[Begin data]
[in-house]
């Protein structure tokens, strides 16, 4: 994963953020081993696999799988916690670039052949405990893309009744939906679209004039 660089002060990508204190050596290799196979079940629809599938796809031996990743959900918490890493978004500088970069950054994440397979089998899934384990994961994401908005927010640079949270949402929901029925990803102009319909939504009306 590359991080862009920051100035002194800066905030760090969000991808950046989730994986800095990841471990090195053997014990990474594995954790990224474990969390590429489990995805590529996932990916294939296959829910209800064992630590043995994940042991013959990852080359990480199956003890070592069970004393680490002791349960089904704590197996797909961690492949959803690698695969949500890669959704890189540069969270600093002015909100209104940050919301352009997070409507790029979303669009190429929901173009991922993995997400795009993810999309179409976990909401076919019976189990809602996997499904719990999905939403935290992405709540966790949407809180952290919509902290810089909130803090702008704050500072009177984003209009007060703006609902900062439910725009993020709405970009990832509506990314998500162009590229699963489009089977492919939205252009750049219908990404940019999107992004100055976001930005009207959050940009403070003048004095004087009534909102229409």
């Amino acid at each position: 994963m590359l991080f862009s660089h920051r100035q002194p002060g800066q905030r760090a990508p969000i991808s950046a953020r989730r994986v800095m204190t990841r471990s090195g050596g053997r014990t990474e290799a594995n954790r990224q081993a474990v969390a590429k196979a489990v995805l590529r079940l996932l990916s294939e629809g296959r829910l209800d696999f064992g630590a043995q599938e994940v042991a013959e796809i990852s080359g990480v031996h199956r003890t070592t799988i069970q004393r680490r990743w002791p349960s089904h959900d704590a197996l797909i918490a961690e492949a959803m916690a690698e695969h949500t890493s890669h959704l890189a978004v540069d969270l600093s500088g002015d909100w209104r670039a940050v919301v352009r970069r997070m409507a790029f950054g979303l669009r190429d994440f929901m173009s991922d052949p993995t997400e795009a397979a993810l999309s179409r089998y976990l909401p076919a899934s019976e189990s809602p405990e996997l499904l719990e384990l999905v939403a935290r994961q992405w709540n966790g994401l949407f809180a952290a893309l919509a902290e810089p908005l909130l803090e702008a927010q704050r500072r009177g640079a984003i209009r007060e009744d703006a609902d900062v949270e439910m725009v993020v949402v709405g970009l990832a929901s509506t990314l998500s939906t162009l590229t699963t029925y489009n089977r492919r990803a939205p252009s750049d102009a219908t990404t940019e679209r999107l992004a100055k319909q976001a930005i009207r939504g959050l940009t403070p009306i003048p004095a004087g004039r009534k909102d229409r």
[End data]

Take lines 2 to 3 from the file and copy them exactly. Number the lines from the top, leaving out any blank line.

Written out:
């Protein structure tokens, strides 16, 4: 994963953020081993696999799988916690670039052949405990893309009744939906679209004039 660089002060990508204190050596290799196979079940629809599938796809031996990743959900918490890493978004500088970069950054994440397979089998899934384990994961994401908005927010640079949270949402929901029925990803102009319909939504009306 590359991080862009920051100035002194800066905030760090969000991808950046989730994986800095990841471990090195053997014990990474594995954790990224474990969390590429489990995805590529996932990916294939296959829910209800064992630590043995994940042991013959990852080359990480199956003890070592069970004393680490002791349960089904704590197996797909961690492949959803690698695969949500890669959704890189540069969270600093002015909100209104940050919301352009997070409507790029979303669009190429929901173009991922993995997400795009993810999309179409976990909401076919019976189990809602996997499904719990999905939403935290992405709540966790949407809180952290919509902290810089909130803090702008704050500072009177984003209009007060703006609902900062439910725009993020709405970009990832509506990314998500162009590229699963489009089977492919939205252009750049219908990404940019999107992004100055976001930005009207959050940009403070003048004095004087009534909102229409």
């Amino acid at each position: 994963m590359l991080f862009s660089h920051r100035q002194p002060g800066q905030r760090a990508p969000i991808s950046a953020r989730r994986v800095m204190t990841r471990s090195g050596g053997r014990t990474e290799a594995n954790r990224q081993a474990v969390a590429k196979a489990v995805l590529r079940l996932l990916s294939e629809g296959r829910l209800d696999f064992g630590a043995q599938e994940v042991a013959e796809i990852s080359g990480v031996h199956r003890t070592t799988i069970q004393r680490r990743w002791p349960s089904h959900d704590a197996l797909i918490a961690e492949a959803m916690a690698e695969h949500t890493s890669h959704l890189a978004v540069d969270l600093s500088g002015d909100w209104r670039a940050v919301v352009r970069r997070m409507a790029f950054g979303l669009r190429d994440f929901m173009s991922d052949p993995t997400e795009a397979a993810l999309s179409r089998y976990l909401p076919a899934s019976e189990s809602p405990e996997l499904l719990e384990l999905v939403a935290r994961q992405w709540n966790g994401l949407f809180a952290a893309l919509a902290e810089p908005l909130l803090e702008a927010q704050r500072r009177g640079a984003i209009r007060e009744d703006a609902d900062v949270e439910m725009v993020v949402v709405g970009l990832a929901s509506t990314l998500s939906t162009l590229t699963t029925y489009n089977r492919r990803a939205p252009s750049d102009a219908t990404t940019e679209r999107l992004a100055k319909q976001a930005i009207r939504g959050l940009t403070p009306i003048p004095a004087g004039r009534k909102d229409r």